What was it like to get your first chef job here while also representing your culture at Xochitl?
I was so excited to do something I really wanted and to have come this far. But everything has to end at some point or another and I only stayed there for three years. I was so happy because for three years we had really good reviews. Best of Philly two years. Ten best Mexican restaurants in the States. I was so happy with that.

Then you went right to El Rey?
I came here in early 2010. I started working with Stephen [Starr] in February after giving my notice at Xochitl. I was looking for something different and he was looking for a chef.

How do the two places compare?
It’s a huge difference. Over there [Xochitl] it was more fine dining, more modern Mexican, but still authentic. We used to bring a lot of ingredients from Mexico. Now here, it’s more like homemade food, more casual. It’s still interesting, but it’s two different things, both with authentic ingredients. Back then [with Xochitl], people were like, oh, you’re going to do fine dining Mexican?! We showed them that yes, you can. Here, it’s casual.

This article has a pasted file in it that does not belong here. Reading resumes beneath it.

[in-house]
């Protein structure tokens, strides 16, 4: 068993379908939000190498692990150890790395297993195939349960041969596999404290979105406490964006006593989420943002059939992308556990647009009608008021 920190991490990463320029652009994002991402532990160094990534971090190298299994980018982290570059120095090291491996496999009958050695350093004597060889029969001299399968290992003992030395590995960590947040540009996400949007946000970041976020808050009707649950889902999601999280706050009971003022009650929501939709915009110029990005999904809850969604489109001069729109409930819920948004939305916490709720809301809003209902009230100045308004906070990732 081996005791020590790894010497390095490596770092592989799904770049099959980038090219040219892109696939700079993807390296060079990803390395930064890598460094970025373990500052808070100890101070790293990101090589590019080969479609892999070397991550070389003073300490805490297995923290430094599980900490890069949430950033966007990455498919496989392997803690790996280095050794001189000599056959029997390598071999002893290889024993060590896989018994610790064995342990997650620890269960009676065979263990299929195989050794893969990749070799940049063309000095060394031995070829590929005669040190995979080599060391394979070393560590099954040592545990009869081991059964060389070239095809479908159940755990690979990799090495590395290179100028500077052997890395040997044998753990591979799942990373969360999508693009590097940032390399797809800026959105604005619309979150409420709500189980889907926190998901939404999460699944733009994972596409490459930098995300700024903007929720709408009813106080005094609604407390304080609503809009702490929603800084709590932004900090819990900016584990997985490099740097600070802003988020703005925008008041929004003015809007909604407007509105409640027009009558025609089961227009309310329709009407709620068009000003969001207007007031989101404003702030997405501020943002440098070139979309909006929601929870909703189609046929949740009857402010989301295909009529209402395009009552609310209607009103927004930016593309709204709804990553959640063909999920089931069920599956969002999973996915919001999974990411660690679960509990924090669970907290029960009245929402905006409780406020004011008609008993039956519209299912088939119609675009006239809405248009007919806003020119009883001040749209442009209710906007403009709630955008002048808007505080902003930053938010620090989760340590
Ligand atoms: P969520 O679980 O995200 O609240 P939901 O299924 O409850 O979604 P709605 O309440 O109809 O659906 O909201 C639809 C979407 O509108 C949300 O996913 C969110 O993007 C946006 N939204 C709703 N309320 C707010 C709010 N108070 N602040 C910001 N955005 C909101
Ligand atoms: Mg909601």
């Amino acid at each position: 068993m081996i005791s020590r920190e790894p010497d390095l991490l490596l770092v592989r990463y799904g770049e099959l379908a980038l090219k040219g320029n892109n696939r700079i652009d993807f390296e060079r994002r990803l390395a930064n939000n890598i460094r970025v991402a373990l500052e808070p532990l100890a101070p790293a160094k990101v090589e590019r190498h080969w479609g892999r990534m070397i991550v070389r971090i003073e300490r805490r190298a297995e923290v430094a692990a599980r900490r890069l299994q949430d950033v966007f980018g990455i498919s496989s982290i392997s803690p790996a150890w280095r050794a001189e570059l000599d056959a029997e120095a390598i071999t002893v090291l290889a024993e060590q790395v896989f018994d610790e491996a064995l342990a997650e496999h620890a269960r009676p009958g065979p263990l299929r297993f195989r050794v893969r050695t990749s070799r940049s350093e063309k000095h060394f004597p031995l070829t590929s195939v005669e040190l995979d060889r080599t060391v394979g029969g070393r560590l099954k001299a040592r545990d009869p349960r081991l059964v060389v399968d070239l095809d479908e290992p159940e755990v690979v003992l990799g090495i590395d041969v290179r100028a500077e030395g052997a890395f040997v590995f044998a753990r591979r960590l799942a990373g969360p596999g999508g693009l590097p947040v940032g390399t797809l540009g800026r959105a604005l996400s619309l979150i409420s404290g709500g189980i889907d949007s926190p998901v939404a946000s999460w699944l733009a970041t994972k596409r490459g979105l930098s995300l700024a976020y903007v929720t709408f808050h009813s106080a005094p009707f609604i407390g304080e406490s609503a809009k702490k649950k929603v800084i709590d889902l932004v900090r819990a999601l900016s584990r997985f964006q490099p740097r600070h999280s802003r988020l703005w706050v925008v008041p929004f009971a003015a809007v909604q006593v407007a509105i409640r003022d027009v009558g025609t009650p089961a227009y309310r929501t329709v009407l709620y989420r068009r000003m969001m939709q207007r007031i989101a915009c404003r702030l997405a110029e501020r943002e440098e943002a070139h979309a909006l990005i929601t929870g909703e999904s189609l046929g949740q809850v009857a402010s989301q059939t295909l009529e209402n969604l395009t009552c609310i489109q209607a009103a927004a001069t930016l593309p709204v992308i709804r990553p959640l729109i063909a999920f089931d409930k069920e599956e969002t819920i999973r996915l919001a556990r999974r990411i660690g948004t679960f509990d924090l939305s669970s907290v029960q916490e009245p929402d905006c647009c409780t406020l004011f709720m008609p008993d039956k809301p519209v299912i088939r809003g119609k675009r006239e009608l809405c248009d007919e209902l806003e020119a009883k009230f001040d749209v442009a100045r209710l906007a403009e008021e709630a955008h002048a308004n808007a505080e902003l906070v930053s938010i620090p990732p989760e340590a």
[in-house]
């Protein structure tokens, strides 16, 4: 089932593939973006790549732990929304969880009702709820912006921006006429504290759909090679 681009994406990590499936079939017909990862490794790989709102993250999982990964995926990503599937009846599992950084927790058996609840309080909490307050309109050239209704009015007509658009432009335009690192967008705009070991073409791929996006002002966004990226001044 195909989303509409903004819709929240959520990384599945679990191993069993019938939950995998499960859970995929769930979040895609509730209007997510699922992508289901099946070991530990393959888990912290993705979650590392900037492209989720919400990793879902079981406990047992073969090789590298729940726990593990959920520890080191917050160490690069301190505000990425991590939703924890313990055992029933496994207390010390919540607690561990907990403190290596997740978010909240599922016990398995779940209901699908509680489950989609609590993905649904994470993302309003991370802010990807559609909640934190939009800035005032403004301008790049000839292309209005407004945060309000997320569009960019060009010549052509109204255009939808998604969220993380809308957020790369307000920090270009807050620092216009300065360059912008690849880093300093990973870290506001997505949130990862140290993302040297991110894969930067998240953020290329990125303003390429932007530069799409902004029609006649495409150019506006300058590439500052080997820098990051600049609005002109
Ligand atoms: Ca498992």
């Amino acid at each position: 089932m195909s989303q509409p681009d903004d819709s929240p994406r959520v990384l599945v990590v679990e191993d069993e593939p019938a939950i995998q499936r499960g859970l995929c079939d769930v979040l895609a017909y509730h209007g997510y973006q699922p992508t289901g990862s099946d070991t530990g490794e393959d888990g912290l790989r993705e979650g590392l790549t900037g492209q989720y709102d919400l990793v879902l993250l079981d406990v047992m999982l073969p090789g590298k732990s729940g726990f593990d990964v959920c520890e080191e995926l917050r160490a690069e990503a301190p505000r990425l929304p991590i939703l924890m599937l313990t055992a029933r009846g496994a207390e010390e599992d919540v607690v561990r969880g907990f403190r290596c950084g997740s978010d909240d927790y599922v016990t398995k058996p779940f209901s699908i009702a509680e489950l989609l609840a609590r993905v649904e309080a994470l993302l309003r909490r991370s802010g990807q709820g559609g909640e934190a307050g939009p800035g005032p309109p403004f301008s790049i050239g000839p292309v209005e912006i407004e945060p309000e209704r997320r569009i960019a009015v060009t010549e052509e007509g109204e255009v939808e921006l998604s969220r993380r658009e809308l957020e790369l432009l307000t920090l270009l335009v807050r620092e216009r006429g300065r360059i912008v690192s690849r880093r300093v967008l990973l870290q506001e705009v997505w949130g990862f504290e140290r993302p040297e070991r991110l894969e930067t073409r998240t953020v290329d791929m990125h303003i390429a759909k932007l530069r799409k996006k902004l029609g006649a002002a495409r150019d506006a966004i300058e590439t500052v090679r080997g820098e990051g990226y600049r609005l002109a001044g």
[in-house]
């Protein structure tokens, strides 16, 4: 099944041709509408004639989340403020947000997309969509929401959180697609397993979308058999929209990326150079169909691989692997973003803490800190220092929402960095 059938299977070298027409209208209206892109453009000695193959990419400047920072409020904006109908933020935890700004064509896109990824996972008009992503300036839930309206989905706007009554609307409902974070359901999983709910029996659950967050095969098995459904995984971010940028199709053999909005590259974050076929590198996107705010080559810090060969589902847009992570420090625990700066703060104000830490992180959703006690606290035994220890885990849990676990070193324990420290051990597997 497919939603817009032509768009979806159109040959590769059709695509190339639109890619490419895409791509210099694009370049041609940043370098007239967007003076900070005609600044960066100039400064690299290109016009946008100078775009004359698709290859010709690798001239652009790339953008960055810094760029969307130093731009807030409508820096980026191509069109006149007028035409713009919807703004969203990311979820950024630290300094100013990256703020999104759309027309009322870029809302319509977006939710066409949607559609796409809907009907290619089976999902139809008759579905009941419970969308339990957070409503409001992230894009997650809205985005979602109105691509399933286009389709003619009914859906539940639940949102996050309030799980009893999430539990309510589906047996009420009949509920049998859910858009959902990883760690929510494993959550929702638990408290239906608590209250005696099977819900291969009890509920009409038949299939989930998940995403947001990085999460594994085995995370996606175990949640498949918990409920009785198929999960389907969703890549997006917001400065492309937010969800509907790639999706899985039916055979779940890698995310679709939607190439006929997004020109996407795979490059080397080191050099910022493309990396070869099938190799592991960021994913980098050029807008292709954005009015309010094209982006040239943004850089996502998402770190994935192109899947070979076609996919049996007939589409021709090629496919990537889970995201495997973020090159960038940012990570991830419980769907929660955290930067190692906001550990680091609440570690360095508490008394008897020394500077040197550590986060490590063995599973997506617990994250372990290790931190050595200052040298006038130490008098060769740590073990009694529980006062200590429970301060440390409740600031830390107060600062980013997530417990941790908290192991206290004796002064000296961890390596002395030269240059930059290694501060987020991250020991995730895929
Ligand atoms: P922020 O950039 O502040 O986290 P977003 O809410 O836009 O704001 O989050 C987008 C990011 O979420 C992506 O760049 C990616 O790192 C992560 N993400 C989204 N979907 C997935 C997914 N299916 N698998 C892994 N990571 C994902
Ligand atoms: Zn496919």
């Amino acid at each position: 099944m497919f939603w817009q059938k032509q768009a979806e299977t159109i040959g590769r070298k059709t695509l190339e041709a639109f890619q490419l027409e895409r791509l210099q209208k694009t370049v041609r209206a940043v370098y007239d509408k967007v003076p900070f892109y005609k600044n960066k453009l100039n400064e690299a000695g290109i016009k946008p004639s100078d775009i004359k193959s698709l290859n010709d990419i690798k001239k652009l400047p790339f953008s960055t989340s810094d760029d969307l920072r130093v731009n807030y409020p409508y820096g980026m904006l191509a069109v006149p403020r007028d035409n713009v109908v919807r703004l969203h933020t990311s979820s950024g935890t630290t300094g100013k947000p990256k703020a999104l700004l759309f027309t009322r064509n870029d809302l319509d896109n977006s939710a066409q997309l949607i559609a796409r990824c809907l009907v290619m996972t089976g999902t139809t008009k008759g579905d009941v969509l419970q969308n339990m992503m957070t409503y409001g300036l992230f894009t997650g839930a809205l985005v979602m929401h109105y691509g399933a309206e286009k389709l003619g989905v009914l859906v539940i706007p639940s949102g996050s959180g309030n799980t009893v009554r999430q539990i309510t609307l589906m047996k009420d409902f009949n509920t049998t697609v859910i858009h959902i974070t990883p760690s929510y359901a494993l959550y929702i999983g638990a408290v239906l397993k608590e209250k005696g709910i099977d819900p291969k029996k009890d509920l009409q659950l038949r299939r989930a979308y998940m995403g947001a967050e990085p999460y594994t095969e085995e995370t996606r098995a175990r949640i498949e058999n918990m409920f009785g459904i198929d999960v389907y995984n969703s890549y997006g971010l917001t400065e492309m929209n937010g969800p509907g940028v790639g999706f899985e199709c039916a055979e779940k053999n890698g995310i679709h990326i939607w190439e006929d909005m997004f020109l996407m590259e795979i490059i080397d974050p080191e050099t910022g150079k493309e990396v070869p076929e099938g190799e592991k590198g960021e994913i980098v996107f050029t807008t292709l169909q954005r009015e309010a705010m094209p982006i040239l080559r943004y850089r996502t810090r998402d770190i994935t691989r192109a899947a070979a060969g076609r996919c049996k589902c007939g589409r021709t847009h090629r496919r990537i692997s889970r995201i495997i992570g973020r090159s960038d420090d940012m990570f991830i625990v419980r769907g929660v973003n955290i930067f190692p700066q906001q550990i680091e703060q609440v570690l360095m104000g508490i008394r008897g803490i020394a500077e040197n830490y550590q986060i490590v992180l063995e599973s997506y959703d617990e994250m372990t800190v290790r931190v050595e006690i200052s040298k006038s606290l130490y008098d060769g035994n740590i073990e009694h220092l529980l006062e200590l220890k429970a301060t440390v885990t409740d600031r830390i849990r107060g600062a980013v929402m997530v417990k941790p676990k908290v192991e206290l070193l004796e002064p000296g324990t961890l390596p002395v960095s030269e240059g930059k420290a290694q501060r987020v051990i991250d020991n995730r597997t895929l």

Posing with his family on July 10th, 2015. courtesy of Dionicio Jimenez.

Posing with his family on July 10th, 2015. courtesy of Dionicio Jimenez.

What was it like when you finally finished the journey you started all those years ago?
It was a huge relief. Because getting your green card if you get in trouble or car accident or anything, they can take your green card and send you back—whether it’s your fault or not.

Talk about that. You’re working 60 or 70 hours a week—and then there’s that stress.
My lawyer told me just stay away from trouble. Now, it’s a big relief having my citizenship.

This is the biggest thing you’ve ever fought for, right?

How good did it feel?

Really good. I had my kids here, so….

And how big of a celebration was it?
Just me and my kids. We had a nice lunch, a nice dinner and that’s it. We went and had lunch at Parc and we went and watched a movie after that.

What movie?
The Minions. [laughs] It was good for the kids. That’s how we did it.

Then you made dinner at home?
No. We ordered pizza.